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Activist Winona LaDuke on bid for tribal chair: 'Our tribe needs to flourish'

Winona LaDuke of environmental activist group Honor the Earth speaks to a gathering hosted by the Brainerd chapter of the League of Women Voters on Thursday. (Zach Kayser/ Forum News Service)

WHITE EARTH, Minn. -- Longtime activist Winona LaDuke plans to run for White Earth tribal chairwoman at the next opportunity, and says there are four key issues to her campaign.

"I've worked nationally trying to do my best for a lot of years," she said. "Now's the time to step forward -- our tribe needs to flourish."

Her No. 1 priority is to improve the tribal economy.

"We need local businesses, we need local employment," she said. "One hundred and fifty years ago we were feeding your people," she said to a reporter. "We're not now."

No. 2 on her priority list is to implement a "clean slate" program so people with low-level offenses can regain their driver's license and get on with their life.

"We want people to be legal," she said. "You can't keep a job if you can't drive."

No. 3 on her list is constitutional reform, "but inclusive of all the people and other tribes."

Tribal Chairwoman Erma Vizenor received a lot of pushback on constitutional reform "because of the process she used," LaDuke said. "People had to request an affidavit to vote by mail -- people should be able to vote in person."

A new constitution should be approved by a vote of people at the polling places, not just via mail-in ballot, she said.

But she agrees with Vizenor that existing blood quantum restrictions need to change.

"By 2030, we will have problems with blood quantum and will lose membership," she said. "My children are more Indian than me, but it's from other reservations; they can't count that blood here, even though they were raised in White Earth."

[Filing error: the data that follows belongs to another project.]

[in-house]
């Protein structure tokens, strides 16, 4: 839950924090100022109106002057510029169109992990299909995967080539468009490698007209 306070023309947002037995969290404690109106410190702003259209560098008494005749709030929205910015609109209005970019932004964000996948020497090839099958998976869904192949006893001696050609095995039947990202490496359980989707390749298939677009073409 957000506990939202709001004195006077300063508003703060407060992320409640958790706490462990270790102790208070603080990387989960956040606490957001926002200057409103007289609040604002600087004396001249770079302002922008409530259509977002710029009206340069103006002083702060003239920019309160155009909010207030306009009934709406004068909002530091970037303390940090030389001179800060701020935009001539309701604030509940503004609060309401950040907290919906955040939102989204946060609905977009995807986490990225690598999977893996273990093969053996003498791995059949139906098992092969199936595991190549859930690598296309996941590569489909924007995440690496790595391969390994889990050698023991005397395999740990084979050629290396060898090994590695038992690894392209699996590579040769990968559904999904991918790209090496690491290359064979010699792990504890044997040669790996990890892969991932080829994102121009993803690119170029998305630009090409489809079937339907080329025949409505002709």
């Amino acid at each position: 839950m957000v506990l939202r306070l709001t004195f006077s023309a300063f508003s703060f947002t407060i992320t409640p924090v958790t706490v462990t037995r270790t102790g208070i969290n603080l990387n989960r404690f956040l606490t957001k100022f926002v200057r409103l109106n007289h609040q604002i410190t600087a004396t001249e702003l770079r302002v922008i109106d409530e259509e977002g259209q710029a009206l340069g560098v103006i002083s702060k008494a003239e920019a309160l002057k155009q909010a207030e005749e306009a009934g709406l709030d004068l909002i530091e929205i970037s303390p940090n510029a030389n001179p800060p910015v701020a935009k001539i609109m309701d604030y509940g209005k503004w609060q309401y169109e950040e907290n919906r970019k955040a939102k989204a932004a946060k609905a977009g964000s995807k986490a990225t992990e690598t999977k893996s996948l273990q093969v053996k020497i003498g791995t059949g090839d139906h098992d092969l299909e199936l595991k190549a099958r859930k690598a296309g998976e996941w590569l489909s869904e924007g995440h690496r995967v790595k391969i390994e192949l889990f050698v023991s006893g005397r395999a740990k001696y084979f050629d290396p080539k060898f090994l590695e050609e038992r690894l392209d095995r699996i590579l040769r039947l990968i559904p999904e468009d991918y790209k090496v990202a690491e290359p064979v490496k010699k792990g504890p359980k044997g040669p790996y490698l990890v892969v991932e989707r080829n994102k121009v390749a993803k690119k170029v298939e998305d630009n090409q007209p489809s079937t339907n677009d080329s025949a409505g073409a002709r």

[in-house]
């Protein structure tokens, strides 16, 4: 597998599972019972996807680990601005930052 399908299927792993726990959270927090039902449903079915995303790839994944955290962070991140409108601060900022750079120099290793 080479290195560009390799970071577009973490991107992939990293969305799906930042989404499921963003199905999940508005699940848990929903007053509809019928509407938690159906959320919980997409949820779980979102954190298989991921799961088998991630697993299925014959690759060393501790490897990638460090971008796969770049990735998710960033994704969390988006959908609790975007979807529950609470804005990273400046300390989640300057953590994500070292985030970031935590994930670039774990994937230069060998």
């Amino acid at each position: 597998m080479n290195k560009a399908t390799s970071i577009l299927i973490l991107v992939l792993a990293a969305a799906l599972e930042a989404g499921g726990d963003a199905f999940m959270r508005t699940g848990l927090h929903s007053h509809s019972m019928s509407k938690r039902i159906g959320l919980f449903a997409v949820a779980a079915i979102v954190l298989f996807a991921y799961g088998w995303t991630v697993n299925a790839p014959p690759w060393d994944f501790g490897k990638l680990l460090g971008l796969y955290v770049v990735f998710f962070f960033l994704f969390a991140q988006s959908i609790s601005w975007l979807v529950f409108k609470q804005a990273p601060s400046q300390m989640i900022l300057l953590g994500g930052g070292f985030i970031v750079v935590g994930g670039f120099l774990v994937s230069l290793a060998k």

Her No. 4 issue is the environment.

"What is good for the land is good for the people -- we need to take care of our environment."

LaDuke has long been active on environmental issues, from potato farming on the Ponsford prairie to the Sandpiper oil pipeline.

Those are her four main points, but "I have a lot of others," she said Wednesday.

"I've traveled a lot internationally and nationally and would like to stay home. I'm 56 years old, I'd just like to serve my community, and through that I can serve a larger community."

LaDuke said the current White Earth Tribal Council "is the easiest for me to work with in the 35 years I've been on the reservation. It's great -- I'm happy to work with them."

She said she has no illusions about the difficulty of the job, or of the campaign ahead.

"To be chairwoman is very difficult," she said. "It is with great deliberation that I make this decision."

She expects a "robust campaign," she added. "There will be great people running who have good hearts -- I will be respectful."

LaDuke is executive director of the Native American environmental group Honor the Earth and has a history in national politics. She was Ralph Nader's Green Party vice presidential candidate in 1996 and 2000. She's also well known for riding on horseback across the state to protest Enbridge's proposed Sandpiper pipeline.

LaDuke's bid comes in the wake of a power struggle that could cost current tribal Chair Erma Vizenor her job. The Minnesota Chippewa Tribe removed Vizenor from its governing board early last week, claiming she overstepped her authority in an attempt to replace the tribal Constitution.

The MCT governs six Minnesota bands, including White Earth, and is led by a board made up of tribal chairs and secretary-treasurers from each band. Vizenor still holds her office on White Earth, but removal from the MCT board leaves her job in the hands of the White Earth Tribal Council.

Meetings have not yet been scheduled, but the council will vote to either force Vizenor out, hold a recall election or take no action at all. In a previous interview Vizenor said she expects a recall election. That could open the field for LaDuke, months before the 2016 tribal election.

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